We all have a pair of shoes that call for downpours
the whitest pair
the ones that track in the most from the street

Remember my shoes made of white canvas
You’d stand in them and we were the same shadow
The sole was ripping from the seams
still your foot never touched the ground

Remember them thrown under the bed
in a creaking of boards
Their mouth swallowed the evening’s mites
and took in my naked foot
to head for breakfast

Remember how it scared you when old age and grime
hit their fabric
It’s an epidemic – you’d think –
spreading across my foot toward yours
and it all infects us
Grime won’t muddy if memory is clean
old age won’t corrode if memory’s young
what kills isn’t death
what kills is forgetting
So remember washing those shoes
would invite rain and puddle water
to seep into where the sole separated from the seams

Remember jumping to flee the storm
and clearing up in the sheds
Your feet stood on tiptoes on my shoes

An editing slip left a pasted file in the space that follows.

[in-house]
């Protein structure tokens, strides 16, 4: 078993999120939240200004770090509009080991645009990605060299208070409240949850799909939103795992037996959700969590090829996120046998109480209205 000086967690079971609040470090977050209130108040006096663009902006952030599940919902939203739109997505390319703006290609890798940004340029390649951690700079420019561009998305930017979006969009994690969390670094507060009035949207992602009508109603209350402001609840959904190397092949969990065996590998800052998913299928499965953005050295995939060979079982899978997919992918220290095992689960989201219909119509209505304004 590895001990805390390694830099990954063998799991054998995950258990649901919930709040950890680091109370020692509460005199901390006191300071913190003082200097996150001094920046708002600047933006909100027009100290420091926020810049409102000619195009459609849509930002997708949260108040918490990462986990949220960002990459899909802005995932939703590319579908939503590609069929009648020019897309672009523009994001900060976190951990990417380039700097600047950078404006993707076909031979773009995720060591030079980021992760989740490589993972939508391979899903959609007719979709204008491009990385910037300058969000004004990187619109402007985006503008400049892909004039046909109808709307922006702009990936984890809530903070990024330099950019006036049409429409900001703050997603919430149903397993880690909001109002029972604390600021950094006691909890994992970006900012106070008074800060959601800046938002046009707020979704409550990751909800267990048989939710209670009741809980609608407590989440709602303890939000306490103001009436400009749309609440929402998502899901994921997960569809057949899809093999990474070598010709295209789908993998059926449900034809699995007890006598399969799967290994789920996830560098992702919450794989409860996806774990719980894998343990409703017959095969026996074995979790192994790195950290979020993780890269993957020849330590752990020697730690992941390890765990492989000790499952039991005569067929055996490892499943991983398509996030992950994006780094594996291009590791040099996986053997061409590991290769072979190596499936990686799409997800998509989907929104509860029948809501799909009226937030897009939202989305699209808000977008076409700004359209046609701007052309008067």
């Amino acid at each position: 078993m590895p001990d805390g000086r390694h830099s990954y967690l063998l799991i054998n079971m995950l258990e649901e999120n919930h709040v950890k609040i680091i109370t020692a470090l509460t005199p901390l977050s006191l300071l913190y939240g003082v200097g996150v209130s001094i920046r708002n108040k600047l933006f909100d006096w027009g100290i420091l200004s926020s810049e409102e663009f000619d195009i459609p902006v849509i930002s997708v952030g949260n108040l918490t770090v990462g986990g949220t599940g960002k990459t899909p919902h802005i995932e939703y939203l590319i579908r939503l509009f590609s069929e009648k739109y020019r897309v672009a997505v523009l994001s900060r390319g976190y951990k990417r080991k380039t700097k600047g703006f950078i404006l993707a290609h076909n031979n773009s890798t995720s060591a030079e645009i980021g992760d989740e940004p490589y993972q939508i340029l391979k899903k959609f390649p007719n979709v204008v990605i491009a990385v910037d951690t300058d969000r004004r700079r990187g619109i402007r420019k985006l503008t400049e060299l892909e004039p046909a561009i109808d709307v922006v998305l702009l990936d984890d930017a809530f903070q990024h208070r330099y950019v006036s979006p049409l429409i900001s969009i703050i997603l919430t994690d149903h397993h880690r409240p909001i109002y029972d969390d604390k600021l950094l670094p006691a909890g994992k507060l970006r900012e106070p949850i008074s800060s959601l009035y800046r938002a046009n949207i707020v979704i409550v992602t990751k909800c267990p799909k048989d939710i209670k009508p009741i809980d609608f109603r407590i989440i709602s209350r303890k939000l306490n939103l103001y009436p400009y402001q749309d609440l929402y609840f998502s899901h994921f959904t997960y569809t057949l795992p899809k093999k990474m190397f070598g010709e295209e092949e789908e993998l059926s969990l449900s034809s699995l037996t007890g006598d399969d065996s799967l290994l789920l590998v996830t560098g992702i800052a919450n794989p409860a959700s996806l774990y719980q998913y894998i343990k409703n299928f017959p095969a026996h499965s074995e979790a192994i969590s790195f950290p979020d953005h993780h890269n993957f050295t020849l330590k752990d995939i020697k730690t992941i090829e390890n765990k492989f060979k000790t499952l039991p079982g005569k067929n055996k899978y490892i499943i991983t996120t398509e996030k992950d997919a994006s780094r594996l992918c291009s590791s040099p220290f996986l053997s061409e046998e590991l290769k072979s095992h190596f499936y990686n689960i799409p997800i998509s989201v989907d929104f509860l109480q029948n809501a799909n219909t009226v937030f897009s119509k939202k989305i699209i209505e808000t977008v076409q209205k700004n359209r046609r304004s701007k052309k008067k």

so a kiss might exist under our umbrella
today it’s raining
and it’s nighttime
and you’re not with me
We’ll be distance
we’ll grow old
but our age will always be the one we had in our last memory

I rescued my shoes when you exiled them to the closet
They run against yours and no one was alone
laid still below yours and both of us were safe and sound
because waters won’t rot if memory is clean
nights won’t smudge if memory’s clear
you already know what kills
today it’s raining
and it’s nighttime
and you’re far away
and you don’t name me
like my shoes
name downpours. 

Translated by Olivia Lott


LALT No. 4
Number 4

The fourth issue of LALT highlights underrepresented but deserving voices from across Latin America, with a focus on women writers as well as special sections dedicated to genre-bending science fiction, indigenous-language poetry and prose, and the essential relationship between author and translator.

Table of Contents

Editor's Note


Short Fiction from Peru


Translation Previews and New Releases



Latin American Science Fiction

Indigenous Literature

Dossier: Five Women Writers in Translation


Dossier: Colombian Poetry

Nota Bene